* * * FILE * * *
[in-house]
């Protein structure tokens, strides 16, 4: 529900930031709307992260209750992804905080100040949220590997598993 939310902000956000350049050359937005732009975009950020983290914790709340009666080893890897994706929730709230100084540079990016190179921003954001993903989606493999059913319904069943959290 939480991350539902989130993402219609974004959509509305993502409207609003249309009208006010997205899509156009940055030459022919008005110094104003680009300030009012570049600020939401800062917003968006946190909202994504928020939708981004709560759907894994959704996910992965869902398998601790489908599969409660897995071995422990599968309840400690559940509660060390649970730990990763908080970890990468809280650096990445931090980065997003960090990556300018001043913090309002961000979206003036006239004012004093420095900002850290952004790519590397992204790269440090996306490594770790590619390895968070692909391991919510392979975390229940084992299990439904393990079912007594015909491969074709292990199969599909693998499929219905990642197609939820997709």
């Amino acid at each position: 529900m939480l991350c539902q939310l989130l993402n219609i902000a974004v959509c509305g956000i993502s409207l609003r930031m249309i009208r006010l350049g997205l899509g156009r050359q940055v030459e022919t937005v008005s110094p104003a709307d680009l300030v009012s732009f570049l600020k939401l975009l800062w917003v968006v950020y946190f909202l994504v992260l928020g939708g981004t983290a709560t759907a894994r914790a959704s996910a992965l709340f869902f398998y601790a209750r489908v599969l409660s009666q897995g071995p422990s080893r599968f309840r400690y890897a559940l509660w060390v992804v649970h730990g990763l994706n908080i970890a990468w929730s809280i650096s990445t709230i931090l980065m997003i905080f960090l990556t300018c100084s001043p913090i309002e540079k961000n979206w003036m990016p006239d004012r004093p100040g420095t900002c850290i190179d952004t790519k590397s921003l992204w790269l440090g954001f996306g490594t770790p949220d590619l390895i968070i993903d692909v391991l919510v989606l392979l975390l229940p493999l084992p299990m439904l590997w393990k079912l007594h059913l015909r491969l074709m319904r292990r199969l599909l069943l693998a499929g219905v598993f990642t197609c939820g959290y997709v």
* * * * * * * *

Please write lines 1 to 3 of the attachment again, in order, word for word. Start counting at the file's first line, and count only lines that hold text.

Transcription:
[in-house]
């Protein structure tokens, strides 16, 4: 529900930031709307992260209750992804905080100040949220590997598993 939310902000956000350049050359937005732009975009950020983290914790709340009666080893890897994706929730709230100084540079990016190179921003954001993903989606493999059913319904069943959290 939480991350539902989130993402219609974004959509509305993502409207609003249309009208006010997205899509156009940055030459022919008005110094104003680009300030009012570049600020939401800062917003968006946190909202994504928020939708981004709560759907894994959704996910992965869902398998601790489908599969409660897995071995422990599968309840400690559940509660060390649970730990990763908080970890990468809280650096990445931090980065997003960090990556300018001043913090309002961000979206003036006239004012004093420095900002850290952004790519590397992204790269440090996306490594770790590619390895968070692909391991919510392979975390229940084992299990439904393990079912007594015909491969074709292990199969599909693998499929219905990642197609939820997709």
């Amino acid at each position: 529900m939480l991350c539902q939310l989130l993402n219609i902000a974004v959509c509305g956000i993502s409207l609003r930031m249309i009208r006010l350049g997205l899509g156009r050359q940055v030459e022919t937005v008005s110094p104003a709307d680009l300030v009012s732009f570049l600020k939401l975009l800062w917003v968006v950020y946190f909202l994504v992260l928020g939708g981004t983290a709560t759907a894994r914790a959704s996910a992965l709340f869902f398998y601790a209750r489908v599969l409660s009666q897995g071995p422990s080893r599968f309840r400690y890897a559940l509660w060390v992804v649970h730990g990763l994706n908080i970890a990468w929730s809280i650096s990445t709230i931090l980065m997003i905080f960090l990556t300018c100084s001043p913090i309002e540079k961000n979206w003036m990016p006239d004012r004093p100040g420095t900002c850290i190179d952004t790519k590397s921003l992204w790269l440090g954001f996306g490594t770790p949220d590619l390895i968070i993903d692909v391991l919510v989606l392979l975390l229940p493999l084992p299990m439904l590997w393990k079912l007594h059913l015909r491969l074709m319904r292990r199969l599909l069943l693998a499929g219905v598993f990642t197609c939820g959290y997709v």